Plummeting prices pinching
The mining boom has transitioned into the production stage, which has increasingly become characterised by the export of ever greater volumes of bulk commodities at ever lower prices.
The ABS released its International Trade in Goods and Services data for February 2015 yesterday, which notched up an eleventh consecutive deficit of $1.26 billion, although the trend has been fairly stable.
Bulk commodity export volumes have ramped up enormously over the past decade - as evidenced in the Reserve Bank's chart packs - but margins are being eroded left, right and centre, particularly for iron ore and coal producers, many of whom must now be at or approaching break-even export prices.
FOB values decline
Iron ore prices were smashed yet again overnight, and even the preliminary estimates for February showed that the FOB values of monthly iron ore exports have been crushed, falling by almost 40 per cent since peaking in late 2013.
The LNG story will be an interesting one to watch!
Value of exports to China slides
Monthly merchandise exports to China continue to account for 31 per cent of the total monthly merchandise exports by FOB value, but the decline in FOB values since Q4 2013 has been acute.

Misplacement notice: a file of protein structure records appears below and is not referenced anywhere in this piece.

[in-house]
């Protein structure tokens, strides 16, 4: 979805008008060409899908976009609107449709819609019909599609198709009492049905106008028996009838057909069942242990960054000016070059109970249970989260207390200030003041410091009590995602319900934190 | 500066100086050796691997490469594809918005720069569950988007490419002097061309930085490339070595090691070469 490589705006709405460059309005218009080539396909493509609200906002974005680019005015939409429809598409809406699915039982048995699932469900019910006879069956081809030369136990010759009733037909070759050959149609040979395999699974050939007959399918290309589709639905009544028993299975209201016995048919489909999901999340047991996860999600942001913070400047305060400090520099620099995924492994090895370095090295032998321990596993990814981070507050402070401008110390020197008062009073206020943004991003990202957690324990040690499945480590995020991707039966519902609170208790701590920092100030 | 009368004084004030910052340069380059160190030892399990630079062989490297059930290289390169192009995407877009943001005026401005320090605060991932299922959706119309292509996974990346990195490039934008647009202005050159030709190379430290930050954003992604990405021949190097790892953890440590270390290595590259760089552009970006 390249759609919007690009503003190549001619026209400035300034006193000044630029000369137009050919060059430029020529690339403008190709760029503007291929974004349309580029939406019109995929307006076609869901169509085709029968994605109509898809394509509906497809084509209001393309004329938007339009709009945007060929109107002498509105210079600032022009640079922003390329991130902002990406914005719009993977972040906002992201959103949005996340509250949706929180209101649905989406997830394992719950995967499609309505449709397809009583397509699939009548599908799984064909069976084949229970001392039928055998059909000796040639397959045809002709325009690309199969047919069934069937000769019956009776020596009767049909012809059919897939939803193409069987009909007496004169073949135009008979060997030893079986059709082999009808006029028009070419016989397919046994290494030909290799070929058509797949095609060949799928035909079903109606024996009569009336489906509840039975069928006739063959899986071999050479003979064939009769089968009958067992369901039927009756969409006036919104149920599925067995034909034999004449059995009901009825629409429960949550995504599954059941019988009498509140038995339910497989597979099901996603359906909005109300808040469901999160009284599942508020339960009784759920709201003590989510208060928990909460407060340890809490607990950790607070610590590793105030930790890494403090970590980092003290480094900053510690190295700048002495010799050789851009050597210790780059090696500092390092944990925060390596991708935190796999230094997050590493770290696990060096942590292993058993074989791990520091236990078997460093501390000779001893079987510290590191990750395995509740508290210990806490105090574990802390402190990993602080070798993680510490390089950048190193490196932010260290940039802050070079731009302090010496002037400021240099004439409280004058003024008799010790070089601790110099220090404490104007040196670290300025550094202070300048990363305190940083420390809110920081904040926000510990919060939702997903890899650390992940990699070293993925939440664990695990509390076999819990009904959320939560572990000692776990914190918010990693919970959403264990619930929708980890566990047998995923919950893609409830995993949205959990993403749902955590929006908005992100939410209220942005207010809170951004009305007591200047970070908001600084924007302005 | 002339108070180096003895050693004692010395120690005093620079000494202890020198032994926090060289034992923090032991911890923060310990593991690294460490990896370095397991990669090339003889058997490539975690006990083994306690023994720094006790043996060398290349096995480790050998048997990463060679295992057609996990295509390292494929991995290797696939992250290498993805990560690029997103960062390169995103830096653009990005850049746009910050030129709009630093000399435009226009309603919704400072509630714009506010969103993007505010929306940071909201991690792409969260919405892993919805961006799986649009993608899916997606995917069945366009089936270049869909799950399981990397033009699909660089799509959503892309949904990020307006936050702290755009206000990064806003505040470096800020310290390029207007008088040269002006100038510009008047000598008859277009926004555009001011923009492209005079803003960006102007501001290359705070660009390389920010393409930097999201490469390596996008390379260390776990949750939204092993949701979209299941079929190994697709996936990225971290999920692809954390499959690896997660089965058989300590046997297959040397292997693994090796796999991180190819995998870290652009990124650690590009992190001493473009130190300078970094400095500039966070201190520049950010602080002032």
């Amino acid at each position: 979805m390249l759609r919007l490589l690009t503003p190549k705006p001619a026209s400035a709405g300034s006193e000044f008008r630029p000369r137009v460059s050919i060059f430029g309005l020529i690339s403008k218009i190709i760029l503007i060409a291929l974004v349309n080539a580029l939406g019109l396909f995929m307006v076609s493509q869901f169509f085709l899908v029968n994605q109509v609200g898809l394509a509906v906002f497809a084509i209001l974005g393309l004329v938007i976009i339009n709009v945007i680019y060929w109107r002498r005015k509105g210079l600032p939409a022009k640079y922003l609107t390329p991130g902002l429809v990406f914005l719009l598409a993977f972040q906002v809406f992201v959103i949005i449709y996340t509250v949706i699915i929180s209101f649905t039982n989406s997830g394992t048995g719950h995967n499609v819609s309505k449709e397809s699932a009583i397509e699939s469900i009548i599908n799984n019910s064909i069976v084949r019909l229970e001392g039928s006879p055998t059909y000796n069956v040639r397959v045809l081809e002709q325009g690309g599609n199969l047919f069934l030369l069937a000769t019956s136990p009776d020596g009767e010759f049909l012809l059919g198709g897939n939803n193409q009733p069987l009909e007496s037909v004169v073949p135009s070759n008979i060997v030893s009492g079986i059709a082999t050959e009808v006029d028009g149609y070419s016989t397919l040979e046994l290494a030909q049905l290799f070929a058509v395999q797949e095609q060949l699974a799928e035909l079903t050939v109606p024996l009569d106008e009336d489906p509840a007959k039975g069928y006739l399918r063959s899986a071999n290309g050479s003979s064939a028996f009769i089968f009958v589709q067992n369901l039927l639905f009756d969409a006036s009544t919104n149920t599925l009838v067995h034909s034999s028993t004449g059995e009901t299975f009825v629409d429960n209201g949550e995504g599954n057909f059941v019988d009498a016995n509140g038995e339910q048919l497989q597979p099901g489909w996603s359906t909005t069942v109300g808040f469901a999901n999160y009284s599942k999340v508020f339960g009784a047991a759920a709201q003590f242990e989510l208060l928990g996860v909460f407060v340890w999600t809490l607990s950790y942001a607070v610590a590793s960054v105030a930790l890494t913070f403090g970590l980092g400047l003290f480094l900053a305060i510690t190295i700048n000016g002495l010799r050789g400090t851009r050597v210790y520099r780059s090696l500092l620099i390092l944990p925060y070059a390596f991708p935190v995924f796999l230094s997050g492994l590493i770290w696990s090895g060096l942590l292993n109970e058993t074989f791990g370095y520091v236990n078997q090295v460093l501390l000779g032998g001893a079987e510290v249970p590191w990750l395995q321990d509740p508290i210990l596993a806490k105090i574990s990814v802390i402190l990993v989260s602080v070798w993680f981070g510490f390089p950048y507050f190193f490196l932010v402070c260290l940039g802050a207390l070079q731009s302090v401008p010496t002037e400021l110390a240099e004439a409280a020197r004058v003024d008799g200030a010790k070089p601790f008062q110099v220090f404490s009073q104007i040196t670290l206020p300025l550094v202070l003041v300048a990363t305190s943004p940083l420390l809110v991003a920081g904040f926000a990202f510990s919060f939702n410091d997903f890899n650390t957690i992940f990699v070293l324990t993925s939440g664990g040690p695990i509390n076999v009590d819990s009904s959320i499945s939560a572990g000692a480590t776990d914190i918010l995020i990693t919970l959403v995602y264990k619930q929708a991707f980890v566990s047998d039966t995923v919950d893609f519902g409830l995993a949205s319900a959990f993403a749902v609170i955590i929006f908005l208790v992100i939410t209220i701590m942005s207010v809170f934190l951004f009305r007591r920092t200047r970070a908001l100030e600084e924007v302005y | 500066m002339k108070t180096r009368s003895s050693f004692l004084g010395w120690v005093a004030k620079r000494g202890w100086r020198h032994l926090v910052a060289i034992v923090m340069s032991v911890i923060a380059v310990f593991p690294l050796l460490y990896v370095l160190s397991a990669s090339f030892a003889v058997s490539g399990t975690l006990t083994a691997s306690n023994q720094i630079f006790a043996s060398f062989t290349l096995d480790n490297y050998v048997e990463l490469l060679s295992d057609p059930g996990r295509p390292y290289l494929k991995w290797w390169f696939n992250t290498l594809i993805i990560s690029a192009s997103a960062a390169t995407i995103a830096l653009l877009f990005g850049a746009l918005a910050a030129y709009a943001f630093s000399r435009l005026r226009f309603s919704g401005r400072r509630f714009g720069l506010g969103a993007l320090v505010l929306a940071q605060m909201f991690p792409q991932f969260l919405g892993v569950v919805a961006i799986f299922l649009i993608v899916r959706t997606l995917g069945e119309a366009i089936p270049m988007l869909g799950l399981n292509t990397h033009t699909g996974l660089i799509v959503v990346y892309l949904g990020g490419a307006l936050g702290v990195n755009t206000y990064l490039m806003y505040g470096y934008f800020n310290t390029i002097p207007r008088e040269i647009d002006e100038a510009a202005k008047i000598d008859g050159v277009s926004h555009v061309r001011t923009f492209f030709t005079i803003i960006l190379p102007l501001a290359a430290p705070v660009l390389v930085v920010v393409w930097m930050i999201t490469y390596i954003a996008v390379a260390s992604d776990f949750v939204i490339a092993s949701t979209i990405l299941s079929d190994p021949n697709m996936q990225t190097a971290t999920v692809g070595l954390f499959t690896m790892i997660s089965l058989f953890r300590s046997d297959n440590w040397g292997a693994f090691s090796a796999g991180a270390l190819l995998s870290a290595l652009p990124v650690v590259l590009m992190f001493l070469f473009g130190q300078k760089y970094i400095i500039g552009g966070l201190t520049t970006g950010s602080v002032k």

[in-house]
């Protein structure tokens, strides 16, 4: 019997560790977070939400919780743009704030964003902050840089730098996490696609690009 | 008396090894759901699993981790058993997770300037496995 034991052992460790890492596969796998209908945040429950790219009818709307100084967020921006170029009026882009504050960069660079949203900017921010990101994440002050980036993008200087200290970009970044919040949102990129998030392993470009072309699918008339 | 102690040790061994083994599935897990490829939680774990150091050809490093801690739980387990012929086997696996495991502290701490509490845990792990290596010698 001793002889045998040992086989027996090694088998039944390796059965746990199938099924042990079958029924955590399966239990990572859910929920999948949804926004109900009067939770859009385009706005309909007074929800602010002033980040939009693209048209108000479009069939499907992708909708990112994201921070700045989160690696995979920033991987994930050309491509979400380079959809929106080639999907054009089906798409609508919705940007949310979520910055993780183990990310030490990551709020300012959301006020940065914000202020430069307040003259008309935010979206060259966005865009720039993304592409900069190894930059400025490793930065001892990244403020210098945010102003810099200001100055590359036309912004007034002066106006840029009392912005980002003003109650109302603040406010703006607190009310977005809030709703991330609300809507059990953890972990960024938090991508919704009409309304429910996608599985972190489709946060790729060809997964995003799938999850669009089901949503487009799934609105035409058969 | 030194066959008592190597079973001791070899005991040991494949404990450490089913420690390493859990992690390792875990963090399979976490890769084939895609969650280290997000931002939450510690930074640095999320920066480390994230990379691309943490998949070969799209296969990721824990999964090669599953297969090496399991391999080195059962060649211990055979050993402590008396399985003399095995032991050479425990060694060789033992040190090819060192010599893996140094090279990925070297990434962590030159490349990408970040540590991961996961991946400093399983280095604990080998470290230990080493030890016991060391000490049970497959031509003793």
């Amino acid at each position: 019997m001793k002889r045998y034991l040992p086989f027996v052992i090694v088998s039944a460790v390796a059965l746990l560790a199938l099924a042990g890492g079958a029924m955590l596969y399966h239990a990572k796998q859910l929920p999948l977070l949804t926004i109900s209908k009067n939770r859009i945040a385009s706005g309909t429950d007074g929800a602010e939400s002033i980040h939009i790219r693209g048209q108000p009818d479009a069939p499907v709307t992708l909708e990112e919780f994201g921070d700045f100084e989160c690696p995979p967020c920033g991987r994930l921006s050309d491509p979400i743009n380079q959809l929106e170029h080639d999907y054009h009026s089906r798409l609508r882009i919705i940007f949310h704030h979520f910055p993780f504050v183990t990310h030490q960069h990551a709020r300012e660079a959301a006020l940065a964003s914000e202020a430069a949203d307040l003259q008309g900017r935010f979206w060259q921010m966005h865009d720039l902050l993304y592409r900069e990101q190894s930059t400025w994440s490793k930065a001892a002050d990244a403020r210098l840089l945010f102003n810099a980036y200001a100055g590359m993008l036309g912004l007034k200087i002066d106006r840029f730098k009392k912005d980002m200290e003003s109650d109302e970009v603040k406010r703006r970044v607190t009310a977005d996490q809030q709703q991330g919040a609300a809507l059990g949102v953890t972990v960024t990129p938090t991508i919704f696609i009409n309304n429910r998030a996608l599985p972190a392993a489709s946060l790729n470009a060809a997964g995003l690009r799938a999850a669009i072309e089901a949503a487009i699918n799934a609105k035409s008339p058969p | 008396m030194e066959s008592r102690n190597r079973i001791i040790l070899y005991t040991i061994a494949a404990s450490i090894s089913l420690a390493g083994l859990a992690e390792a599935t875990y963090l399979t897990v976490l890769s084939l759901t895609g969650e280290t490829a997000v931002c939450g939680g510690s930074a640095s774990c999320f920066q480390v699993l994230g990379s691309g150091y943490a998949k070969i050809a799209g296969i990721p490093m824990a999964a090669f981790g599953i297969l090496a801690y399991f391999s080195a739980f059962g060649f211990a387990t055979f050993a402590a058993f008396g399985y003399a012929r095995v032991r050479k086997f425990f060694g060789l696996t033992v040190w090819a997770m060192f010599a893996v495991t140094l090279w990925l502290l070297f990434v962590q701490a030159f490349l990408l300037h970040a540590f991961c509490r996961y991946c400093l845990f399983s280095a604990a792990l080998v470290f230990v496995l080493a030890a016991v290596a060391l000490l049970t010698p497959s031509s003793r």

Other key monthly merchandise export destinations included Japan (17 per cent of the total by FOB value), Korea (7 per cent), the US (5 per cent) and India (4 per cent).
State versus state
The decline in iron ore and coal prices for their lofty peaks have impacted export values from the key mining states, with Western Australia (45 per cent) and Queensland (17 per cent) remaining the key export states by FOB value.
New South Wales (15 per cent), Victoria (9 per cent) and South Australia (5 per cent) continue to contribute to a lesser extent.
In terms of monthly trade balances by state, Western Australia's position of strength has deteriorated in tandem with the 4.6 per cent decline in the value of exports over the past year.
Finally, it is noted here that the monthly trade services balance has improved markedly since its nadir.
In particular the lower dollar has seen a sizeable rebound in the tourism sector, with record numbers of Chinese visitors being recorded in 2014.
Based upon current trends we could comfortably see more than 1 million Chinese short-term visitors per annum to Australian shores within the next 24 months.
Despite export volumes having ramped up impressively, the impact of the iron ore and coal price demolition is all too apparent in the decline in the value of exports over the past year.
More concerningly, this data is historic, and the Reserve Bank's Index of Commodity Prices has continued to record material declines through March too, with no end to the decay yet in sight.
The Aussie dollar has declined to below 76 US cents, which will to some extent help Australian exports paid for in US dollars, as is true of many commodities.
However, the production phase of the mining boom is off to an inauspicious start, with windfall gains to date appreciably lower than most analysts were projecting only one year ago.